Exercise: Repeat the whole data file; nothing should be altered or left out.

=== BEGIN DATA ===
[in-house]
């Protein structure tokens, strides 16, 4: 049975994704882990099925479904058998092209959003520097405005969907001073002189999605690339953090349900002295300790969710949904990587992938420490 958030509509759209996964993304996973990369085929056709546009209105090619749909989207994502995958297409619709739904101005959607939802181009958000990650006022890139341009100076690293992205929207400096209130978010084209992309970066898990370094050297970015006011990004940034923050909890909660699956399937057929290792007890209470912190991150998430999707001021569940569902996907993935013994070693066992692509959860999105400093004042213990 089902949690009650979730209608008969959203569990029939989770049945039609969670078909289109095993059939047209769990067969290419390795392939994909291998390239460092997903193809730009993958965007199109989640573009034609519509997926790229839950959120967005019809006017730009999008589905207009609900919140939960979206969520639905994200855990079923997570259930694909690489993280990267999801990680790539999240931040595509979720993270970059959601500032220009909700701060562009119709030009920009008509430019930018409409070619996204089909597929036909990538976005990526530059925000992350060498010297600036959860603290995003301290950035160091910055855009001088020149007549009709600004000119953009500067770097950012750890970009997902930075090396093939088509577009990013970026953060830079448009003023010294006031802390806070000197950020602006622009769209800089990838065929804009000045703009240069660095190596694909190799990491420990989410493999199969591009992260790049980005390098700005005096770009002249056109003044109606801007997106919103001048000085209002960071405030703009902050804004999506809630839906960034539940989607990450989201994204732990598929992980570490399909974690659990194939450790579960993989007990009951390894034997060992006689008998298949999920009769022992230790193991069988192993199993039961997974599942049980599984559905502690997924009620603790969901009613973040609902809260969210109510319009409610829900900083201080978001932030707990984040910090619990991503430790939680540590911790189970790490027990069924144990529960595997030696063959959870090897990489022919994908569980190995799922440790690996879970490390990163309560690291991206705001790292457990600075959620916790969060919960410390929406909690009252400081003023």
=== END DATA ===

[in-house]
């Protein structure tokens, strides 16, 4: 049975994704882990099925479904058998092209959003520097405005969907001073002189999605690339953090349900002295300790969710949904990587992938420490 958030509509759209996964993304996973990369085929056709546009209105090619749909989207994502995958297409619709739904101005959607939802181009958000990650006022890139341009100076690293992205929207400096209130978010084209992309970066898990370094050297970015006011990004940034923050909890909660699956399937057929290792007890209470912190991150998430999707001021569940569902996907993935013994070693066992692509959860999105400093004042213990 089902949690009650979730209608008969959203569990029939989770049945039609969670078909289109095993059939047209769990067969290419390795392939994909291998390239460092997903193809730009993958965007199109989640573009034609519509997926790229839950959120967005019809006017730009999008589905207009609900919140939960979206969520639905994200855990079923997570259930694909690489993280990267999801990680790539999240931040595509979720993270970059959601500032220009909700701060562009119709030009920009008509430019930018409409070619996204089909597929036909990538976005990526530059925000992350060498010297600036959860603290995003301290950035160091910055855009001088020149007549009709600004000119953009500067770097950012750890970009997902930075090396093939088509577009990013970026953060830079448009003023010294006031802390806070000197950020602006622009769209800089990838065929804009000045703009240069660095190596694909190799990491420990989410493999199969591009992260790049980005390098700005005096770009002249056109003044109606801007997106919103001048000085209002960071405030703009902050804004999506809630839906960034539940989607990450989201994204732990598929992980570490399909974690659990194939450790579960993989007990009951390894034997060992006689008998298949999920009769022992230790193991069988192993199993039961997974599942049980599984559905502690997924009620603790969901009613973040609902809260969210109510319009409610829900900083201080978001932030707990984040910090619990991503430790939680540590911790189970790490027990069924144990529960595997030696063959959870090897990489022919994908569980190995799922440790690996879970490390990163309560690291991206705001790292457990600075959620916790969060919960410390929406909690009252400081003023």